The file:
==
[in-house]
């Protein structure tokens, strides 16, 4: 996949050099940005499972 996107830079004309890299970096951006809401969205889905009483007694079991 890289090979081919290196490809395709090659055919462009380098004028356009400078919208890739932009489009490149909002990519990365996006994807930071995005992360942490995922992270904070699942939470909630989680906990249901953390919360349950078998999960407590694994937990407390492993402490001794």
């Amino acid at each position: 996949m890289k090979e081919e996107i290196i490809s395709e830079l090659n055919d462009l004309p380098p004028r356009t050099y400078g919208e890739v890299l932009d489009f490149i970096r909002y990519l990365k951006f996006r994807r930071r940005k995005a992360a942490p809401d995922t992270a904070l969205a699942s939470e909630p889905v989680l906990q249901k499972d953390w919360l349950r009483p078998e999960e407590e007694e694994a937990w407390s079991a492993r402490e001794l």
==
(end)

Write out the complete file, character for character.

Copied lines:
[in-house]
């Protein structure tokens, strides 16, 4: 996949050099940005499972 996107830079004309890299970096951006809401969205889905009483007694079991 890289090979081919290196490809395709090659055919462009380098004028356009400078919208890739932009489009490149909002990519990365996006994807930071995005992360942490995922992270904070699942939470909630989680906990249901953390919360349950078998999960407590694994937990407390492993402490001794």
């Amino acid at each position: 996949m890289k090979e081919e996107i290196i490809s395709e830079l090659n055919d462009l004309p380098p004028r356009t050099y400078g919208e890739v890299l932009d489009f490149i970096r909002y990519l990365k951006f996006r994807r930071r940005k995005a992360a942490p809401d995922t992270a904070l969205a699942s939470e909630p889905v989680l906990q249901k499972d953390w919360l349950r009483p078998e999960e407590e007694e694994a937990w407390s079991a492993r402490e001794l």